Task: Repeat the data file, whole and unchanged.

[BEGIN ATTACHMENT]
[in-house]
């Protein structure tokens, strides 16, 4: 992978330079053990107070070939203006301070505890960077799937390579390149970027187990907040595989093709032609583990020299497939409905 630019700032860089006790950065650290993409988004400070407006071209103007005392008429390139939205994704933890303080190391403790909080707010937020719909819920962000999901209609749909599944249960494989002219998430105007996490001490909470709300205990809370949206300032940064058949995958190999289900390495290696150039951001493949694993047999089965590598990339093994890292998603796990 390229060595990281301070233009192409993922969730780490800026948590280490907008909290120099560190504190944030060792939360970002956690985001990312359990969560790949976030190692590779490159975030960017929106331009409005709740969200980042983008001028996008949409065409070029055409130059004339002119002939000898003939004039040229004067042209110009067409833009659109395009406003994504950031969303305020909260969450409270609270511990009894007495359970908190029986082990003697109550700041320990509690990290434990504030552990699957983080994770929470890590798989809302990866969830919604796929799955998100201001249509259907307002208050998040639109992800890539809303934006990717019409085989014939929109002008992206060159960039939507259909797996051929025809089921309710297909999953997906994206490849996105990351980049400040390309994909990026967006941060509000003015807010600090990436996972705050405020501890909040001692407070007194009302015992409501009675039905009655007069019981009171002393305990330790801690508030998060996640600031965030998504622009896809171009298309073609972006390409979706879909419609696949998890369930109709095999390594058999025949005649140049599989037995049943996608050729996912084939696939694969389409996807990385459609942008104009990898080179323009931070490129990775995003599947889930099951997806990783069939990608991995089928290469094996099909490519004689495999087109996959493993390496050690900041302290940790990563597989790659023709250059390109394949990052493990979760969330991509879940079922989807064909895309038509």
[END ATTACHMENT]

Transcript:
[in-house]
């Protein structure tokens, strides 16, 4: 992978330079053990107070070939203006301070505890960077799937390579390149970027187990907040595989093709032609583990020299497939409905 630019700032860089006790950065650290993409988004400070407006071209103007005392008429390139939205994704933890303080190391403790909080707010937020719909819920962000999901209609749909599944249960494989002219998430105007996490001490909470709300205990809370949206300032940064058949995958190999289900390495290696150039951001493949694993047999089965590598990339093994890292998603796990 390229060595990281301070233009192409993922969730780490800026948590280490907008909290120099560190504190944030060792939360970002956690985001990312359990969560790949976030190692590779490159975030960017929106331009409005709740969200980042983008001028996008949409065409070029055409130059004339002119002939000898003939004039040229004067042209110009067409833009659109395009406003994504950031969303305020909260969450409270609270511990009894007495359970908190029986082990003697109550700041320990509690990290434990504030552990699957983080994770929470890590798989809302990866969830919604796929799955998100201001249509259907307002208050998040639109992800890539809303934006990717019409085989014939929109002008992206060159960039939507259909797996051929025809089921309710297909999953997906994206490849996105990351980049400040390309994909990026967006941060509000003015807010600090990436996972705050405020501890909040001692407070007194009302015992409501009675039905009655007069019981009171002393305990330790801690508030998060996640600031965030998504622009896809171009298309073609972006390409979706879909419609696949998890369930109709095999390594058999025949005649140049599989037995049943996608050729996912084939696939694969389409996807990385459609942008104009990898080179323009931070490129990775995003599947889930099951997806990783069939990608991995089928290469094996099909490519004689495999087109996959493993390496050690900041302290940790990563597989790659023709250059390109394949990052493990979760969330991509879940079922989807064909895309038509």